Friday, June 26, 2009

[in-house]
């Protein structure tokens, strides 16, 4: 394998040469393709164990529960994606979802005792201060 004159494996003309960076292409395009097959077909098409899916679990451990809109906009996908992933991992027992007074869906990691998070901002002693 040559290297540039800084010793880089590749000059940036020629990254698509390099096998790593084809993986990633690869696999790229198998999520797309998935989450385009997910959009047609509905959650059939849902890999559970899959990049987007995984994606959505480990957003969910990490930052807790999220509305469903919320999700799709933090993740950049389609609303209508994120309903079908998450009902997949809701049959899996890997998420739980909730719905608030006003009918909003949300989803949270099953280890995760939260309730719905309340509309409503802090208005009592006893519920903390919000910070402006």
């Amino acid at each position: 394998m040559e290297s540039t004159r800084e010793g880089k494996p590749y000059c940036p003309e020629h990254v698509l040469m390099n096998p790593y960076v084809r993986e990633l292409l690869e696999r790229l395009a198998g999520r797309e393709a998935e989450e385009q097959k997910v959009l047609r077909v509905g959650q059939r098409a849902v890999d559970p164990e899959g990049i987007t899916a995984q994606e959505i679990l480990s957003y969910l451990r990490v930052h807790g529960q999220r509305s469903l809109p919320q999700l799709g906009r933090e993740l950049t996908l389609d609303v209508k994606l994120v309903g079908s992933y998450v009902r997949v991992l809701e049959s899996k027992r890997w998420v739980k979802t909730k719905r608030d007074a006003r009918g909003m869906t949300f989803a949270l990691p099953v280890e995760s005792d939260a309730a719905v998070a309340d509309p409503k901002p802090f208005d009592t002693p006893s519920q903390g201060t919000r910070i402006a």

Life Goes Splat